Al Jazeera Journalist Whose Family Was Killed in Airstrike Is Wounded in Gaza. Another Has Died

Al Jazeera correspondent Wael Al-Dahdouh bids a heart-wrenching farewell to his wife, son, and daughter during their funeral service in the heart of Gaza’s Nuseirat camp on Oct. 26, 2023. Credit – Mohammed Zaanoun—Middle East Images/AFP/Getty Images

At least one Al Jazeera journalist has died and another remains wounded after what is believed was an Israeli missile attack at a school in Khan Younis in southern Gaza on Friday.

Gaza bureau chief Wael Dahdouh is injured, but Al Jazeera confirmed the death of cameraperson Samer Abudaqa. Dahdouh, whose wife, son, daughter and grandson were killed in an airstrike in October, was wounded by shrapnel in his upper arm and rushed to receive medical care at Nasser Hospital.

Around 6:30 p.m. local time, an ambulance was dispatched for Abudaqa after it received approval from Israeli forces, but it had to turn back because rubble blocked the road, the news outlet reported. Arrangements were being made to get a bulldozer to clear the path as of 7:30 p.m., but by the time medical teams got to him, he had sadly passed.

Abudaqa was the father of four children and was a resident of Abasan al-Kabira near Khan Younis.

Dahdouh, who is still recovering from the attack, said that he and Abudawa were with civil defense rescuers who were working to evacuate a family after their house was bombed when Dahdouh heard an explosion that knocked him out.

Three civil defense team members were also killed at the school, according to the Palestinian Interior Ministry. Ramy Budair, a journalist with the Palestinian New Press agency, was also killed.

In a Friday afternoon press release, the Committee to Protect Journalists said it was “deeply saddened” by the news and called “on international authorities to conduct an independent investigation into the attack to hold the perpetrators to account.”

TIME has reached out to the Israel Defense Forces regarding the reports of attacks on Dahdough and Abudaqa.

Al Jazeera correspondent Wael Al-Dahdouh receives medical treatment at Nasser Hospital after being wounded in Khan Yunis, Gaza on December 15, 2023.<span class="copyright">Hani Alshaer—Anadolu/Getty Images</span>

Al Jazeera correspondent Wael Al-Dahdouh receives medical treatment at Nasser Hospital after being wounded in Khan Yunis, Gaza on December 15, 2023.Hani Alshaer—Anadolu/Getty Images

On Oct. 25, Dahdouh received the news while on air that his immediate family was killed when the home they were sheltering in was hit by an airstrike. He returned to work just days later.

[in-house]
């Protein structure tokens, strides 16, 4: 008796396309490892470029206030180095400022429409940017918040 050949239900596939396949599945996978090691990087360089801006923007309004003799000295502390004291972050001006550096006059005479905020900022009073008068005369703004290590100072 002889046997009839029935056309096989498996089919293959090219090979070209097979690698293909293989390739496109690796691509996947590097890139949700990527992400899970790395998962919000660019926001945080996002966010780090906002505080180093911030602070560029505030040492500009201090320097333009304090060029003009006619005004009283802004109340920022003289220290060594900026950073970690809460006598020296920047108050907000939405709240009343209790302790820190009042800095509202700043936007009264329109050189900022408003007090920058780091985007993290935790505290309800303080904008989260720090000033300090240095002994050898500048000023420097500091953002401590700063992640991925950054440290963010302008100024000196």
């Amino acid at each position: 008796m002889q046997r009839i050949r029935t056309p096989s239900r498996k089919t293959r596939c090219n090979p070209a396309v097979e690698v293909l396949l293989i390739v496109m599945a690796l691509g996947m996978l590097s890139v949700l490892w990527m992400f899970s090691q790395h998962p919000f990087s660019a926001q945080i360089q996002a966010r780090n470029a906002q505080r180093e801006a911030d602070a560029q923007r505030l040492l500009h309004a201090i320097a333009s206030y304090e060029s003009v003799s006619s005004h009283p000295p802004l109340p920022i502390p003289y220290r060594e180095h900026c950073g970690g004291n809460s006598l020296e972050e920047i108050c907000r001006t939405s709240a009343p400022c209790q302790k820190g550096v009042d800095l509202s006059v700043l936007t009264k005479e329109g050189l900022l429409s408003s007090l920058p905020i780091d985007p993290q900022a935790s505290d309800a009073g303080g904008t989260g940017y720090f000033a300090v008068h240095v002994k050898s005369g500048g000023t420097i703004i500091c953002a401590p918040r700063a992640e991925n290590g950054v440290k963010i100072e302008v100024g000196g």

Attacks on another journalist were also reported on Friday by the Times of Israel. Video footage shows border police officers beating Palestinian photojournalist Mustafa Haruf with his gun in East Jerusalem. Haruf was then continuously kicked in his head and body and is heard crying out in pain.

Haruf says that he was attacked after leaving a prayer protest in Wadi Joz, which Israeli forces later separated.

Border police said that it suspended the officers seen beating Haruf in the video, and is opening an investigation into the attack, the Times of Israel adds. An earlier statement by police indicated that journalists in the area refused to evacuate.

Friday’s incident underscored the war’s deadly toll on Gazan journalists, who are striving to survive the same dangers and deprivations they’re covering. Since Hamas attacked Israel on Oct. 7, killing 1,200 people and taking more than 200 hostage, Israeli’s airstrike campaign and ground offensive in Gaza has killed more than 18,000 people, the Hamas-run health ministry said.

Read More: Palestinian Journalists Offer a Rare Glimpse Into Life in Gaza. But for How Long?

A man carries the vest worn by veteran Al-Jazeera correspondent Wael Al-Dahdouh (not pictured) when he was injured. <span class="copyright">AFP/Getty Images</span>

A man carries the vest worn by veteran Al-Jazeera correspondent Wael Al-Dahdouh (not pictured) when he was injured. AFP/Getty Images

At least 63 journalists and media workers have also died as of Dec. 15, the Committee to Protect Journalists reported. The grim tally includes the deadliest month for journalist deaths in a conflict since the organization began gathering data in 1992.

Nonprofits have pushed for more protections for the press. The International Federation of Journalists said it was “deeply shocked” to hear about Friday’s injuries. “We condemn the attack and reiterate our demand that journalists’ lives must be safeguarded,” it said in a post on X.

In one of the first press deaths of the war, a Reuters video journalist was killed in Lebanon on Oct. 13. A Reporters Without Borders investigation claimed the journalists’ vehicle, with its clear press marking, was targeted. The IDF told TIME on Nov. 4 that the incident was under review. The day before the journalist’s death, they had requested that the U.N.’s peacekeeping force verify there were no civilians in the combat zone. They added that entering combat zones “creates a real and immediate danger to civilian lives.” On that day, the IDF used tank and artillery fire in response to a missile that hit Israel’s security fence, the statement said.

Other journalists from Al Jazeera, whose headquarters are in Qatar, have been injured or killed previously while covering Israel-Palestinian conflict. Last year, a U.N. body determined that Israeli forces shot and killed Al Jazeera journalist Shireen Abu Akleh in the West Bank, not indiscriminate firing by armed Palestinians as initially claimed by Israeli authorities, the international agency said.

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